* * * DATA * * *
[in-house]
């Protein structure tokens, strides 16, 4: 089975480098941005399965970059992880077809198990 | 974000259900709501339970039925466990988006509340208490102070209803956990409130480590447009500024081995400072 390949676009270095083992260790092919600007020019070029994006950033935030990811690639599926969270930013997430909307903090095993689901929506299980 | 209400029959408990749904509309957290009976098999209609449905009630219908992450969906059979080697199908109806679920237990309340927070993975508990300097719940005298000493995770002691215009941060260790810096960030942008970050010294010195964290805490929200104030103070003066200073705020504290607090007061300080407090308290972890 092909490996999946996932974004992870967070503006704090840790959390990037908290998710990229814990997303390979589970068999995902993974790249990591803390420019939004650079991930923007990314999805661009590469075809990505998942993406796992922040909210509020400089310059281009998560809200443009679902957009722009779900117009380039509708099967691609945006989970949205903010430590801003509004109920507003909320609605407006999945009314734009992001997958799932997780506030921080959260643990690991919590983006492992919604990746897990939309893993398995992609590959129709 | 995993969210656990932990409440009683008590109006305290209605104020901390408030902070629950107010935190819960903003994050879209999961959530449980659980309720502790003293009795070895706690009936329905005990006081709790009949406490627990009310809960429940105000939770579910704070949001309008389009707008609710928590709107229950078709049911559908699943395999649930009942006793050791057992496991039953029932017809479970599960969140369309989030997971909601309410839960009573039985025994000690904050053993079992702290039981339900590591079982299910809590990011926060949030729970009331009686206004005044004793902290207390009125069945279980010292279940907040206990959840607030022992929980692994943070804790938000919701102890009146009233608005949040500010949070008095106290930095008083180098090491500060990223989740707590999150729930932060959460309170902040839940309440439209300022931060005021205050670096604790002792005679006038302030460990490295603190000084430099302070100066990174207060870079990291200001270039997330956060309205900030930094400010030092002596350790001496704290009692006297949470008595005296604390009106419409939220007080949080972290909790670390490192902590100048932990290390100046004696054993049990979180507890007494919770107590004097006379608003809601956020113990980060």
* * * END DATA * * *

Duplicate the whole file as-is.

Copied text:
[in-house]
């Protein structure tokens, strides 16, 4: 089975480098941005399965970059992880077809198990 | 974000259900709501339970039925466990988006509340208490102070209803956990409130480590447009500024081995400072 390949676009270095083992260790092919600007020019070029994006950033935030990811690639599926969270930013997430909307903090095993689901929506299980 | 209400029959408990749904509309957290009976098999209609449905009630219908992450969906059979080697199908109806679920237990309340927070993975508990300097719940005298000493995770002691215009941060260790810096960030942008970050010294010195964290805490929200104030103070003066200073705020504290607090007061300080407090308290972890 092909490996999946996932974004992870967070503006704090840790959390990037908290998710990229814990997303390979589970068999995902993974790249990591803390420019939004650079991930923007990314999805661009590469075809990505998942993406796992922040909210509020400089310059281009998560809200443009679902957009722009779900117009380039509708099967691609945006989970949205903010430590801003509004109920507003909320609605407006999945009314734009992001997958799932997780506030921080959260643990690991919590983006492992919604990746897990939309893993398995992609590959129709 | 995993969210656990932990409440009683008590109006305290209605104020901390408030902070629950107010935190819960903003994050879209999961959530449980659980309720502790003293009795070895706690009936329905005990006081709790009949406490627990009310809960429940105000939770579910704070949001309008389009707008609710928590709107229950078709049911559908699943395999649930009942006793050791057992496991039953029932017809479970599960969140369309989030997971909601309410839960009573039985025994000690904050053993079992702290039981339900590591079982299910809590990011926060949030729970009331009686206004005044004793902290207390009125069945279980010292279940907040206990959840607030022992929980692994943070804790938000919701102890009146009233608005949040500010949070008095106290930095008083180098090491500060990223989740707590999150729930932060959460309170902040839940309440439209300022931060005021205050670096604790002792005679006038302030460990490295603190000084430099302070100066990174207060870079990291200001270039997330956060309205900030930094400010030092002596350790001496704290009692006297949470008595005296604390009106419409939220007080949080972290909790670390490192902590100048932990290390100046004696054993049990979180507890007494919770107590004097006379608003809601956020113990980060």